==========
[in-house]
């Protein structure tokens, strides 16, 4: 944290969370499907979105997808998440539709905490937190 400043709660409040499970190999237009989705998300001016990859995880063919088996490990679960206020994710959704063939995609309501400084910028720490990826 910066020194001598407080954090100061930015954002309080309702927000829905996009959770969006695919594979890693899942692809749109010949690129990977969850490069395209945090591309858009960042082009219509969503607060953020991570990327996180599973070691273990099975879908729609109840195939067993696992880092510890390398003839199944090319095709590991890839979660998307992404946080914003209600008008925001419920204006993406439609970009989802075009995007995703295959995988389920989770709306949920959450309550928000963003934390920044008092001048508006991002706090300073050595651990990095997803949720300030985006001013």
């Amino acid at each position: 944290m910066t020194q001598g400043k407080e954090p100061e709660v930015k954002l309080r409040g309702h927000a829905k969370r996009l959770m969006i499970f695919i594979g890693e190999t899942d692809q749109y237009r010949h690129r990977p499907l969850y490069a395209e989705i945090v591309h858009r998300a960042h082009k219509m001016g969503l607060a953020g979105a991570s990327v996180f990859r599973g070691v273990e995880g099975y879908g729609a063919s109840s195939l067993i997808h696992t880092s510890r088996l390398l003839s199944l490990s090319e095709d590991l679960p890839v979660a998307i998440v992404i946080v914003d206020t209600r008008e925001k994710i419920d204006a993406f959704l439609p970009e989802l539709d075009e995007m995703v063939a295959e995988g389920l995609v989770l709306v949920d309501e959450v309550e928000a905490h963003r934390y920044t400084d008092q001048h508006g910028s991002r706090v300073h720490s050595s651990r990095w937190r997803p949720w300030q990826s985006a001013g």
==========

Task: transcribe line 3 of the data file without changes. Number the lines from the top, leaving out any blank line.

């Amino acid at each position: 944290m910066t020194q001598g400043k407080e954090p100061e709660v930015k954002l309080r409040g309702h927000a829905k969370r996009l959770m969006i499970f695919i594979g890693e190999t899942d692809q749109y237009r010949h690129r990977p499907l969850y490069a395209e989705i945090v591309h858009r998300a960042h082009k219509m001016g969503l607060a953020g979105a991570s990327v996180f990859r599973g070691v273990e995880g099975y879908g729609a063919s109840s195939l067993i997808h696992t880092s510890r088996l390398l003839s199944l490990s090319e095709d590991l679960p890839v979660a998307i998440v992404i946080v914003d206020t209600r008008e925001k994710i419920d204006a993406f959704l439609p970009e989802l539709d075009e995007m995703v063939a295959e995988g389920l995609v989770l709306v949920d309501e959450v309550e928000a905490h963003r934390y920044t400084d008092q001048h508006g910028s991002r706090v300073h720490s050595s651990r990095w937190r997803p949720w300030q990826s985006a001013g």